Jag, a queer woman who features in the documentary

Vinay Giridhar, the documentary’s director feels that what makes Emergence: Out of the Shadows different is the fact that it provides a rare insight for the parents of gay and lesbian South Asians. As per him, the film acknowledges the extraordinary courage of both the parents and their children in their willingness to fight the traditions and taboos of the society.

The documentary is also a befitting ode to the resilience of the parents – as they slowly and eventually unlearn their prejudices and accept their children’s identity. Their mere gesture of acceptance is a powerful act of resistance against the dogmatic views – society and community loves to hold towards its queer citizens.

Jaspal, mother of Alex Sangha

Towards the end of the documentary, we come to know that one such parent duo (Avtar & Rajwant Nagra) is working towards educating and sensitizing their relatives towards queer people, and trying to bring in an attitudinal shift. Now imagine what the scenario would be like even if they are able to convince say, ten people, in their circle.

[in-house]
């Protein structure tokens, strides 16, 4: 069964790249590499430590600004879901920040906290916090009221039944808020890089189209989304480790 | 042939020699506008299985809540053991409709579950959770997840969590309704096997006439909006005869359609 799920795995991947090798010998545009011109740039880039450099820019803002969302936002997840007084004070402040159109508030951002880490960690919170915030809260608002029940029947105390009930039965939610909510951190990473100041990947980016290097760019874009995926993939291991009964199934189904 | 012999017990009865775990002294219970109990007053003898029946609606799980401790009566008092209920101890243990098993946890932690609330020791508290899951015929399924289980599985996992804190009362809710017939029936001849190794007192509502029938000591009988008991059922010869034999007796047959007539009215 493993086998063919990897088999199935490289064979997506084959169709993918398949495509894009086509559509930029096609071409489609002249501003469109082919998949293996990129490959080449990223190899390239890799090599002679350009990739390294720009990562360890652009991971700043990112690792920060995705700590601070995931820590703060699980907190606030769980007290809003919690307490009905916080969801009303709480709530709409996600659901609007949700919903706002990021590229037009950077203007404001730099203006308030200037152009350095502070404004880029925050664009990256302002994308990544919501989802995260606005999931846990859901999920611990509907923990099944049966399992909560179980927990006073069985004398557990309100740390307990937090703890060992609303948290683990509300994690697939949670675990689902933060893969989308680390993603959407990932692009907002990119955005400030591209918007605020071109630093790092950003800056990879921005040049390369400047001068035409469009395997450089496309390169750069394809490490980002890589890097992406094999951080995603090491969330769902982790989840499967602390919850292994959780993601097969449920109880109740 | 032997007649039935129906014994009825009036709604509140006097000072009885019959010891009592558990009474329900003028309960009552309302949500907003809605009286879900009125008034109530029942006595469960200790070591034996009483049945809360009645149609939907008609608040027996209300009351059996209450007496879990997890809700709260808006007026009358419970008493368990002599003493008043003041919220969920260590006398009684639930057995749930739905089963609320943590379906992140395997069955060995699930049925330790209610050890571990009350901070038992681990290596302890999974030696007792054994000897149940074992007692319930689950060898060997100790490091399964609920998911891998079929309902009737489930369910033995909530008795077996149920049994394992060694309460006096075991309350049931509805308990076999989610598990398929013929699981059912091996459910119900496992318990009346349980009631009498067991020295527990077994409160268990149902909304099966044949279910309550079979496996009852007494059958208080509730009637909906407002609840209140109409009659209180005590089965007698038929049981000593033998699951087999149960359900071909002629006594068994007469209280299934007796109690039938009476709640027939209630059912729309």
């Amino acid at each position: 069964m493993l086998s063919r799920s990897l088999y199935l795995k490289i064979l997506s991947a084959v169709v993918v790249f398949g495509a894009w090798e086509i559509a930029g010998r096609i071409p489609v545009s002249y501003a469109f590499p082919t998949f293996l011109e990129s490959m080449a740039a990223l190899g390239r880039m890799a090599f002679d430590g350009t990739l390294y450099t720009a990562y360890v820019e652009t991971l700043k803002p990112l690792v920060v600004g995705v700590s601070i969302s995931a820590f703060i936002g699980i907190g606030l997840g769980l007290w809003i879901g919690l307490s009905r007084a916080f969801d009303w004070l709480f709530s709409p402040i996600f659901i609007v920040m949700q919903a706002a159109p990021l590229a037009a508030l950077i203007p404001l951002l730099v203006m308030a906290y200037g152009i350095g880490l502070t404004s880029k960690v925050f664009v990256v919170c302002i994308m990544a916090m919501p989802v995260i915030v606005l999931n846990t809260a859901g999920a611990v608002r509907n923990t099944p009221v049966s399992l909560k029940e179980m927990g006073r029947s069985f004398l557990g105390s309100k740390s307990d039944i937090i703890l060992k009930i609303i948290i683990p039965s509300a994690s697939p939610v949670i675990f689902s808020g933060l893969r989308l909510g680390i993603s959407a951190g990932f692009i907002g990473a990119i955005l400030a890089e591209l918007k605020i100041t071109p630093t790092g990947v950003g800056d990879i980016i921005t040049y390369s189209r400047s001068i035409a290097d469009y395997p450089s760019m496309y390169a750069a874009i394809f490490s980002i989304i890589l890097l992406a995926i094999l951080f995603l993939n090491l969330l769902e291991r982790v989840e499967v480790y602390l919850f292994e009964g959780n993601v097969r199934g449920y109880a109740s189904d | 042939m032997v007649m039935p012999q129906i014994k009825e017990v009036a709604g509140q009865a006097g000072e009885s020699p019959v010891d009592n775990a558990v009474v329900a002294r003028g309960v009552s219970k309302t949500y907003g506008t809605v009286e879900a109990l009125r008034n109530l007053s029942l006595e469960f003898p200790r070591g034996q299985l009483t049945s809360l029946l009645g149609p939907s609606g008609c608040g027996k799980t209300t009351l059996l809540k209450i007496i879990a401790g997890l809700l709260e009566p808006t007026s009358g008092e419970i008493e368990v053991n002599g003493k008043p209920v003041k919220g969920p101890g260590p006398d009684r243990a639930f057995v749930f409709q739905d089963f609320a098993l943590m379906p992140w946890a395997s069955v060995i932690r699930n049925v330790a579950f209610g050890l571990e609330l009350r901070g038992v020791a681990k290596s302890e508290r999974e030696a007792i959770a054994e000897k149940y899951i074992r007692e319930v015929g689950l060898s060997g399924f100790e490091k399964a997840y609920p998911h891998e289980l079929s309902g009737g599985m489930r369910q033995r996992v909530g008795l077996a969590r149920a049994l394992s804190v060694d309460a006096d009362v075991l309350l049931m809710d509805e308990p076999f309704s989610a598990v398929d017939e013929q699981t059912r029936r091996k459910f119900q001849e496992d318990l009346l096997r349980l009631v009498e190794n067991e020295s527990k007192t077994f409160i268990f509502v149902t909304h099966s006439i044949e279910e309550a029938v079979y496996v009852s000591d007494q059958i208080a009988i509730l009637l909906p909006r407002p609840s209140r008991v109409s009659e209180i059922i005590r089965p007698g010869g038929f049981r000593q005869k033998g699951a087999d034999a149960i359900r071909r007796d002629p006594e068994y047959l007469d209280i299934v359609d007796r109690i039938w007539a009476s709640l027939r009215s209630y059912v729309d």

The documentary is also a befitting ode to the resilience of the parents

It would result in the creation of safer spaces for the queer people, and an increased tolerance among the relatives. This in turn, will translate to dissipation of shadows, many queer people have to willingly or unwillingly resort to – and increase in their confidence and self-worth with the knowledge that they are loved and someone will always have their back. Giridhar is in agreement with this line of thought. In a press statement, he says, “In the documentary, the parents and their children describe their struggles to understand and emerge together to embrace, love and support each other, and reach a high level of critical awareness and compassion.”

The documentary is produced by social worker and clinical counselor Alex Sangha. Alex, who identifies himself as a gay individual, makes a powerful appearance in the documentary to talk about his childhood struggles and his zigzag journey towards acceptance. He is joined in by his mother Jaspal Sangha, who shares her own struggles with coming to terms with Alex’s sexual orientation. She beams with happiness as she talks about how far she has come. Alex’s mother mentions that her son’s identity doesn’t invalidate his personhood – and everyone deserves to be happy irrespective of how they identify themselves.